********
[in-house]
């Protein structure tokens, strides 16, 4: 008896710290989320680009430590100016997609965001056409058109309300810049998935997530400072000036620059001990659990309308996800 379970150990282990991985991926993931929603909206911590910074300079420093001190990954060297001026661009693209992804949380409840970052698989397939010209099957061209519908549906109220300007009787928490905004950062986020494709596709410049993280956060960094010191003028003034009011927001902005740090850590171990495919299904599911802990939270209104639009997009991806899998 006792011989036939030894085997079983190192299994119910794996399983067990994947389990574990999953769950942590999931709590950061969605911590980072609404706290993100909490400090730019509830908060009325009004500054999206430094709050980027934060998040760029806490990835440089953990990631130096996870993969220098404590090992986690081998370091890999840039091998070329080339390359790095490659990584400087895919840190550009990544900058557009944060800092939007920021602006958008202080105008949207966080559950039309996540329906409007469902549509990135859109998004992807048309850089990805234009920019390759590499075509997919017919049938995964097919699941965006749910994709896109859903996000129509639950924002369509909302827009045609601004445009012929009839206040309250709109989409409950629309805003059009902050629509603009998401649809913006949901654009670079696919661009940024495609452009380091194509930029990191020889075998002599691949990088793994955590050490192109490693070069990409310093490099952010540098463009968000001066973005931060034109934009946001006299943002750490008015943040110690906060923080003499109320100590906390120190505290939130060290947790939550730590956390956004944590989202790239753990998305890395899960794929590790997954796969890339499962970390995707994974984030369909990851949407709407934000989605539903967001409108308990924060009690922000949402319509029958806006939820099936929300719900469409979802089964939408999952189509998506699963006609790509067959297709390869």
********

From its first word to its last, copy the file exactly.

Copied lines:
[in-house]
């Protein structure tokens, strides 16, 4: 008896710290989320680009430590100016997609965001056409058109309300810049998935997530400072000036620059001990659990309308996800 379970150990282990991985991926993931929603909206911590910074300079420093001190990954060297001026661009693209992804949380409840970052698989397939010209099957061209519908549906109220300007009787928490905004950062986020494709596709410049993280956060960094010191003028003034009011927001902005740090850590171990495919299904599911802990939270209104639009997009991806899998 006792011989036939030894085997079983190192299994119910794996399983067990994947389990574990999953769950942590999931709590950061969605911590980072609404706290993100909490400090730019509830908060009325009004500054999206430094709050980027934060998040760029806490990835440089953990990631130096996870993969220098404590090992986690081998370091890999840039091998070329080339390359790095490659990584400087895919840190550009990544900058557009944060800092939007920021602006958008202080105008949207966080559950039309996540329906409007469902549509990135859109998004992807048309850089990805234009920019390759590499075509997919017919049938995964097919699941965006749910994709896109859903996000129509639950924002369509909302827009045609601004445009012929009839206040309250709109989409409950629309805003059009902050629509603009998401649809913006949901654009670079696919661009940024495609452009380091194509930029990191020889075998002599691949990088793994955590050490192109490693070069990409310093490099952010540098463009968000001066973005931060034109934009946001006299943002750490008015943040110690906060923080003499109320100590906390120190505290939130060290947790939550730590956390956004944590989202790239753990998305890395899960794929590790997954796969890339499962970390995707994974984030369909990851949407709407934000989605539903967001409108308990924060009690922000949402319509029958806006939820099936929300719900469409979802089964939408999952189509998506699963006609790509067959297709390869």